NEW YORK A new campaign from SFGT aims to make Timberlane shutters the next obsession for uber-nesters, those upscale homeowners whose houses are an investment, accomplishment and status symbol.
The North Wales, Pa.-based company manufactures historically accurate shutters that are used on the White House, at Colonial Williamsburg and at the British Embassy in Washington, D.C., as well as on Hollywood movie sets.
"They are premium shutters, so we wanted to focus on people who put more value on quality than on pricing," said Dudley Fitzpatrick , CEO of the Philadelphia agency. "Our hope is to make them the Sub-Zero or Viking of the outside of the home."
Four print ads will break in the April issues of Architectural Digest, Bon Appetit, Country Home, House and Garden, This Old House and Ivy League Network, among others. Collateral, online and direct mail is also included in the $1-3 million media buy.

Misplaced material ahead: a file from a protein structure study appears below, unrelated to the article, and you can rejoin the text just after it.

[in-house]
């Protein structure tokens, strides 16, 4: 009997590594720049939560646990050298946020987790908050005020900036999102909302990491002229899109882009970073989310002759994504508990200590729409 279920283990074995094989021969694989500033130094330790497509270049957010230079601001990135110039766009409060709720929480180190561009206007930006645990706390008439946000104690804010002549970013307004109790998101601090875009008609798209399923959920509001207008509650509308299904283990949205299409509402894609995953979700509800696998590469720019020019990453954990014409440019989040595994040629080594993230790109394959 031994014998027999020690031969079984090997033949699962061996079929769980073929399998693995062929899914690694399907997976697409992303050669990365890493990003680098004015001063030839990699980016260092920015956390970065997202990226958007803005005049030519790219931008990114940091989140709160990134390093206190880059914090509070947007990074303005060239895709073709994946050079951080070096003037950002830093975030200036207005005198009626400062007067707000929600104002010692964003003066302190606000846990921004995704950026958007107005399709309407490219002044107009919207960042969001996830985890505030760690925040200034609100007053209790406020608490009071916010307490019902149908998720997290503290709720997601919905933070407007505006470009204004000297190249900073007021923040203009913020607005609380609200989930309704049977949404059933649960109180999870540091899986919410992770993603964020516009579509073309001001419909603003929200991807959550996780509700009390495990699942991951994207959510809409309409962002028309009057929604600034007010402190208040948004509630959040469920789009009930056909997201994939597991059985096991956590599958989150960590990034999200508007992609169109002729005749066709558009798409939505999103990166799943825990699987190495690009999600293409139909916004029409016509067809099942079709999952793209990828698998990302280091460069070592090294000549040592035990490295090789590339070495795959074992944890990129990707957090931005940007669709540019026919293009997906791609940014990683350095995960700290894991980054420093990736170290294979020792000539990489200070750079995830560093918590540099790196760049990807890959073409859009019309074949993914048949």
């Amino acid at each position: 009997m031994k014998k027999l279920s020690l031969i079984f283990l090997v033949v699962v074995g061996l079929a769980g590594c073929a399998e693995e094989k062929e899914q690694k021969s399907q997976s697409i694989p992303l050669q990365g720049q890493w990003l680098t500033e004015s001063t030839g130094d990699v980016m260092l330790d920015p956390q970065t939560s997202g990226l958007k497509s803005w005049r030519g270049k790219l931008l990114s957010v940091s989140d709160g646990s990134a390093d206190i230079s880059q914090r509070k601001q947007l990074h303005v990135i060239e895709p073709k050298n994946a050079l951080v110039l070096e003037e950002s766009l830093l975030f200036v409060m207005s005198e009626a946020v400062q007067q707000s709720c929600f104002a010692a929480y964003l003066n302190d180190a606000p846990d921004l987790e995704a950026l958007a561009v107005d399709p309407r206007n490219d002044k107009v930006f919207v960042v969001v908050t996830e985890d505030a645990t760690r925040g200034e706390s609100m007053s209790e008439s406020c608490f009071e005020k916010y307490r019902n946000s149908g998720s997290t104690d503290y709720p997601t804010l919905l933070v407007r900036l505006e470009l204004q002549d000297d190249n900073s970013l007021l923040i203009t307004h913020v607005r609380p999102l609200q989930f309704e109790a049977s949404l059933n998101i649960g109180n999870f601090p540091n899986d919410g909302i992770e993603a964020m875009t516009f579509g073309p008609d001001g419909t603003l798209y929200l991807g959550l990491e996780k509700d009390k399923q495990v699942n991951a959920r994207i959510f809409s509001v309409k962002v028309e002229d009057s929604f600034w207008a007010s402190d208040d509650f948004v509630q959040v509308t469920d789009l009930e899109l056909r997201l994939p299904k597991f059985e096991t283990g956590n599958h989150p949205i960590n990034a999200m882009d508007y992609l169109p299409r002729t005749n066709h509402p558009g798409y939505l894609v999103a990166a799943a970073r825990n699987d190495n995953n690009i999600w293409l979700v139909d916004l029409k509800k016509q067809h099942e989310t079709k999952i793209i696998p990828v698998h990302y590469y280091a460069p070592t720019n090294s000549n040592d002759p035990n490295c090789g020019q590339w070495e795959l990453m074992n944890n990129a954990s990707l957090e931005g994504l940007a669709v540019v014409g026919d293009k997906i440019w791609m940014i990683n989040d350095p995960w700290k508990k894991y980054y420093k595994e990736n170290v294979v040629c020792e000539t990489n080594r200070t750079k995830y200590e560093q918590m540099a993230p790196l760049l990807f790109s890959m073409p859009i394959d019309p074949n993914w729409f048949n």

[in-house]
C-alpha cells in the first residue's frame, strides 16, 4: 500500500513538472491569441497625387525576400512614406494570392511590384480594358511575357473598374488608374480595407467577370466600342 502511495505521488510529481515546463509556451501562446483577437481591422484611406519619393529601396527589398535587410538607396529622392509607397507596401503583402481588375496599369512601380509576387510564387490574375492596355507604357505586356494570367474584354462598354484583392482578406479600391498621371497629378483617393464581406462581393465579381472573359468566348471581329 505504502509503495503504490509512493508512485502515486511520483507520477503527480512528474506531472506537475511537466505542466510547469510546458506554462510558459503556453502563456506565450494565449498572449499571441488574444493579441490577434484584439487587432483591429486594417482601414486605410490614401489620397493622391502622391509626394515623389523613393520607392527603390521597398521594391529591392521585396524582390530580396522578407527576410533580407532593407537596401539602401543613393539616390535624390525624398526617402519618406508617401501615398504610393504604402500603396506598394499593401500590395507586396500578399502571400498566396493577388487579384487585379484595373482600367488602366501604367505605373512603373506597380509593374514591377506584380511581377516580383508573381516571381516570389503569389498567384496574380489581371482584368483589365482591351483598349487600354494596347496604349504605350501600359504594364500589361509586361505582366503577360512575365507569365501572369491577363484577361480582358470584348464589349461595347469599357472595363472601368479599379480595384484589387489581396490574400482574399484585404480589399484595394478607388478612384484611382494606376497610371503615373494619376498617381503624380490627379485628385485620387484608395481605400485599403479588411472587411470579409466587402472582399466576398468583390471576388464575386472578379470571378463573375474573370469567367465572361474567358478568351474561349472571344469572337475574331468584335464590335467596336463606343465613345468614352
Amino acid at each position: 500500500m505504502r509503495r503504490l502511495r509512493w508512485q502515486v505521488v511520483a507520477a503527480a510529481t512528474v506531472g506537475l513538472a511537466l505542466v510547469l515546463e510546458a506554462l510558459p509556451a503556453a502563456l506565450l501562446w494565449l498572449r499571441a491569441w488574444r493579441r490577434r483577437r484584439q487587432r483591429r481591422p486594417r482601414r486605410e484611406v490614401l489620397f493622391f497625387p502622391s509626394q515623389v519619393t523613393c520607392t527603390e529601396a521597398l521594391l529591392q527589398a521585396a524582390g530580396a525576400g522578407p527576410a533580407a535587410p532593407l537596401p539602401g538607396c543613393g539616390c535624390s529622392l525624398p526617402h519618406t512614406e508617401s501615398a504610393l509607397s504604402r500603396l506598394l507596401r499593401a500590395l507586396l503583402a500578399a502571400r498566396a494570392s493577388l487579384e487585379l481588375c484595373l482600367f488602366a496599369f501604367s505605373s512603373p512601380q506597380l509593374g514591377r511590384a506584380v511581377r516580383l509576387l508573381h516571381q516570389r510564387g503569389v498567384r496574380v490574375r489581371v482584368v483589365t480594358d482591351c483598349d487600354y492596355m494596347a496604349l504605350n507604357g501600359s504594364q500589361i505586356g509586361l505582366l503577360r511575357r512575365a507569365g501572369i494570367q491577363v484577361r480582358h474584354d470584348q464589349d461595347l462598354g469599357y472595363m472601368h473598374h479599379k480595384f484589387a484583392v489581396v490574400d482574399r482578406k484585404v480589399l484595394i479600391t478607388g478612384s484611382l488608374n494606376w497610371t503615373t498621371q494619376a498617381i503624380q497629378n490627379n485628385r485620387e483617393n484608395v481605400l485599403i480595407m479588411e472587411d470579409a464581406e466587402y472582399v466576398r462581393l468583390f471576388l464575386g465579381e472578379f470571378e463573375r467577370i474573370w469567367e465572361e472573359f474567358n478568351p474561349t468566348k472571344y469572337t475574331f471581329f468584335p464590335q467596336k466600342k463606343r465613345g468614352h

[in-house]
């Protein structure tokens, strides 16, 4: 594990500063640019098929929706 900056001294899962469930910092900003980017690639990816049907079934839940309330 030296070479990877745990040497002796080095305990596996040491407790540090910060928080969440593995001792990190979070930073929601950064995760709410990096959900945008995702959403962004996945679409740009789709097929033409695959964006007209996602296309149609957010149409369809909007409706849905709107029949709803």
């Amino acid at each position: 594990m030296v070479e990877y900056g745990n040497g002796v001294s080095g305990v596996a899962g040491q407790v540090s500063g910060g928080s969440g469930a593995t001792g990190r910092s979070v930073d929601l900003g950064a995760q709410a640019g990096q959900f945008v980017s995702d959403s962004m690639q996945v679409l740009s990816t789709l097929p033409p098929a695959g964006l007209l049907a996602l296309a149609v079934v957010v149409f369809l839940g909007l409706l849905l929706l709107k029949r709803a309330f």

The ads aim to create an elegant feel with a simple design that focuses primarily on the shutters themselves. A parchment-looking paper backs the ads, with headlines and copy that seem engraved in a heavy stock. In one ad, the window of a stone house is dressed with fuscia shutters. The headline states, "When the admiring throngs become too much, our shutters close for privacy." In another, the headline says, "Give your heirs one more thing to squabble over." Each ad contains at least a few lines of copy explaining Timberlane's "custom-handcrafted" and "hand-forged" shutters.
"Every time you turn around there are people telling you how much people want to put into your home," said Fitzpatrick. SFGT aims to help Timberlane seize on that trend and on the absence of branded competition to become the first shutter homeowners will ask for by name, he said.
"They have lots of competition, but not a single competitive brand," Fitzpatrick said.